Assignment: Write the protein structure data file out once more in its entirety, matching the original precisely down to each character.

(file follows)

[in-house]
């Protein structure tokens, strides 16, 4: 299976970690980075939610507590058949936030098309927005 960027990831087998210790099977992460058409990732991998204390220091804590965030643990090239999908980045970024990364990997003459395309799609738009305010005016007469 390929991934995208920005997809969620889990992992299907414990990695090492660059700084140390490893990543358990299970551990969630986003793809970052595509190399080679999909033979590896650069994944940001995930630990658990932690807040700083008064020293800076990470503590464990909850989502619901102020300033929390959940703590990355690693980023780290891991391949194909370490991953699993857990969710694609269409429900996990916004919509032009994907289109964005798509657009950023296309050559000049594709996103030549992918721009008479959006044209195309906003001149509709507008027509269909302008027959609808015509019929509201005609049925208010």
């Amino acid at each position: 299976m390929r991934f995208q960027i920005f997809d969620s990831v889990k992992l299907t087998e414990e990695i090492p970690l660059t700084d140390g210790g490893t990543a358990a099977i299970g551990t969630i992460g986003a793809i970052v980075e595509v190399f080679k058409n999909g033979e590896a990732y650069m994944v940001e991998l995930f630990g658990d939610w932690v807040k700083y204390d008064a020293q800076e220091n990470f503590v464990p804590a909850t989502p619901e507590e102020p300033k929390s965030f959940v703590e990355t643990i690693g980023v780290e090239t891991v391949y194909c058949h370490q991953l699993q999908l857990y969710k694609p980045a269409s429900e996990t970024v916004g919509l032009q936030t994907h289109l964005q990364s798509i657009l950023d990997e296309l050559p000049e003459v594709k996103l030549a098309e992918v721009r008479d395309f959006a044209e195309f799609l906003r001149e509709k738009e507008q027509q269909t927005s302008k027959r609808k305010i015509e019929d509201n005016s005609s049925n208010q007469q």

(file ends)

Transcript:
[in-house]
């Protein structure tokens, strides 16, 4: 299976970690980075939610507590058949936030098309927005 960027990831087998210790099977992460058409990732991998204390220091804590965030643990090239999908980045970024990364990997003459395309799609738009305010005016007469 390929991934995208920005997809969620889990992992299907414990990695090492660059700084140390490893990543358990299970551990969630986003793809970052595509190399080679999909033979590896650069994944940001995930630990658990932690807040700083008064020293800076990470503590464990909850989502619901102020300033929390959940703590990355690693980023780290891991391949194909370490991953699993857990969710694609269409429900996990916004919509032009994907289109964005798509657009950023296309050559000049594709996103030549992918721009008479959006044209195309906003001149509709507008027509269909302008027959609808015509019929509201005609049925208010």
């Amino acid at each position: 299976m390929r991934f995208q960027i920005f997809d969620s990831v889990k992992l299907t087998e414990e990695i090492p970690l660059t700084d140390g210790g490893t990543a358990a099977i299970g551990t969630i992460g986003a793809i970052v980075e595509v190399f080679k058409n999909g033979e590896a990732y650069m994944v940001e991998l995930f630990g658990d939610w932690v807040k700083y204390d008064a020293q800076e220091n990470f503590v464990p804590a909850t989502p619901e507590e102020p300033k929390s965030f959940v703590e990355t643990i690693g980023v780290e090239t891991v391949y194909c058949h370490q991953l699993q999908l857990y969710k694609p980045a269409s429900e996990t970024v916004g919509l032009q936030t994907h289109l964005q990364s798509i657009l950023d990997e296309l050559p000049e003459v594709k996103l030549a098309e992918v721009r008479d395309f959006a044209e195309f799609l906003r001149e509709k738009e507008q027509q269909t927005s302008k027959r609808k305010i015509e019929d509201n005016s005609s049925n208010q007469q």